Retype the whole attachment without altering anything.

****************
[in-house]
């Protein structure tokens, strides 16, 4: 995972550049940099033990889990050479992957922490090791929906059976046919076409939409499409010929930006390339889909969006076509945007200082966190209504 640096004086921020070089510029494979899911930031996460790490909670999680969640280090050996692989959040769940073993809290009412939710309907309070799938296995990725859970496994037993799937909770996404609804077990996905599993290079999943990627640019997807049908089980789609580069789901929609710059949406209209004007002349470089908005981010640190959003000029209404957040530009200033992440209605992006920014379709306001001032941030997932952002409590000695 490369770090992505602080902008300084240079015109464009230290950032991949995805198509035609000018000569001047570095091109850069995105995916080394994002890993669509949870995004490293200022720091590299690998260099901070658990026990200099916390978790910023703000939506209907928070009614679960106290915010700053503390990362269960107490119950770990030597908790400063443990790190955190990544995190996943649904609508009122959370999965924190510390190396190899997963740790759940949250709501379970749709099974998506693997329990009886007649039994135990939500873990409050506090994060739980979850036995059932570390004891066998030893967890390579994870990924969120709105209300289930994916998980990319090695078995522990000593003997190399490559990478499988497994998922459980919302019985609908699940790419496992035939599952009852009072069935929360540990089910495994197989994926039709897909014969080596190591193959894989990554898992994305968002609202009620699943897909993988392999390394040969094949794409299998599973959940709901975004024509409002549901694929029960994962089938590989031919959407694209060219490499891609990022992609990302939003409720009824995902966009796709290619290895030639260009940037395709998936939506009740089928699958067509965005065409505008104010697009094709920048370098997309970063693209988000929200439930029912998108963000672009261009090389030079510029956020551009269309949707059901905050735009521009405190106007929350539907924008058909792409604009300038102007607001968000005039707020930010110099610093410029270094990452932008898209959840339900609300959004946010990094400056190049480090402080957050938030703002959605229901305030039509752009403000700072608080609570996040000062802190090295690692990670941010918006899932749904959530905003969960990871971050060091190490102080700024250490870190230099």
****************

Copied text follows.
[in-house]
């Protein structure tokens, strides 16, 4: 995972550049940099033990889990050479992957922490090791929906059976046919076409939409499409010929930006390339889909969006076509945007200082966190209504 640096004086921020070089510029494979899911930031996460790490909670999680969640280090050996692989959040769940073993809290009412939710309907309070799938296995990725859970496994037993799937909770996404609804077990996905599993290079999943990627640019997807049908089980789609580069789901929609710059949406209209004007002349470089908005981010640190959003000029209404957040530009200033992440209605992006920014379709306001001032941030997932952002409590000695 490369770090992505602080902008300084240079015109464009230290950032991949995805198509035609000018000569001047570095091109850069995105995916080394994002890993669509949870995004490293200022720091590299690998260099901070658990026990200099916390978790910023703000939506209907928070009614679960106290915010700053503390990362269960107490119950770990030597908790400063443990790190955190990544995190996943649904609508009122959370999965924190510390190396190899997963740790759940949250709501379970749709099974998506693997329990009886007649039994135990939500873990409050506090994060739980979850036995059932570390004891066998030893967890390579994870990924969120709105209300289930994916998980990319090695078995522990000593003997190399490559990478499988497994998922459980919302019985609908699940790419496992035939599952009852009072069935929360540990089910495994197989994926039709897909014969080596190591193959894989990554898992994305968002609202009620699943897909993988392999390394040969094949794409299998599973959940709901975004024509409002549901694929029960994962089938590989031919959407694209060219490499891609990022992609990302939003409720009824995902966009796709290619290895030639260009940037395709998936939506009740089928699958067509965005065409505008104010697009094709920048370098997309970063693209988000929200439930029912998108963000672009261009090389030079510029956020551009269309949707059901905050735009521009405190106007929350539907924008058909792409604009300038102007607001968000005039707020930010110099610093410029270094990452932008898209959840339900609300959004946010990094400056190049480090402080957050938030703002959605229901305030039509752009403000700072608080609570996040000062802190090295690692990670941010918006899932749904959530905003969960990871971050060091190490102080700024250490870190230099």